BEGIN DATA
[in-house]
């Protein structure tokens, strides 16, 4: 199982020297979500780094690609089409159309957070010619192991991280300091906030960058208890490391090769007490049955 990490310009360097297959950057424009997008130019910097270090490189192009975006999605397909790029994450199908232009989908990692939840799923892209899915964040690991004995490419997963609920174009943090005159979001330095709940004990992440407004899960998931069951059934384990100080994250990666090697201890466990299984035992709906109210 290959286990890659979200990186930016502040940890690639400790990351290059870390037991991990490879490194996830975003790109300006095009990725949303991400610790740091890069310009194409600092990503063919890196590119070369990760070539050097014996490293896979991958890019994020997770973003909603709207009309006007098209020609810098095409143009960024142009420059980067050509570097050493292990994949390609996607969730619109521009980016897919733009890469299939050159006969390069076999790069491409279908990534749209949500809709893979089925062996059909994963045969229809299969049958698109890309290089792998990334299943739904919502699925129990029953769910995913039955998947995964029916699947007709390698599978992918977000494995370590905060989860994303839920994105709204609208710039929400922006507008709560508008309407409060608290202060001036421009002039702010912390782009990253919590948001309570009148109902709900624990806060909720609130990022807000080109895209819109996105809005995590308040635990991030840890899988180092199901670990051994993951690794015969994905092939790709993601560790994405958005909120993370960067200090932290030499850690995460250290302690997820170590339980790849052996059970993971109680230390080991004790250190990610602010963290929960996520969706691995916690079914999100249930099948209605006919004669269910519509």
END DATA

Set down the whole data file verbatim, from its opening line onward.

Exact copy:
[in-house]
């Protein structure tokens, strides 16, 4: 199982020297979500780094690609089409159309957070010619192991991280300091906030960058208890490391090769007490049955 990490310009360097297959950057424009997008130019910097270090490189192009975006999605397909790029994450199908232009989908990692939840799923892209899915964040690991004995490419997963609920174009943090005159979001330095709940004990992440407004899960998931069951059934384990100080994250990666090697201890466990299984035992709906109210 290959286990890659979200990186930016502040940890690639400790990351290059870390037991991990490879490194996830975003790109300006095009990725949303991400610790740091890069310009194409600092990503063919890196590119070369990760070539050097014996490293896979991958890019994020997770973003909603709207009309006007098209020609810098095409143009960024142009420059980067050509570097050493292990994949390609996607969730619109521009980016897919733009890469299939050159006969390069076999790069491409279908990534749209949500809709893979089925062996059909994963045969229809299969049958698109890309290089792998990334299943739904919502699925129990029953769910995913039955998947995964029916699947007709390698599978992918977000494995370590905060989860994303839920994105709204609208710039929400922006507008709560508008309407409060608290202060001036421009002039702010912390782009990253919590948001309570009148109902709900624990806060909720609130990022807000080109895209819109996105809005995590308040635990991030840890899988180092199901670990051994993951690794015969994905092939790709993601560790994405958005909120993370960067200090932290030499850690995460250290302690997820170590339980790849052996059970993971109680230390080991004790250190990610602010963290929960996520969706691995916690079914999100249930099948209605006919004669269910519509």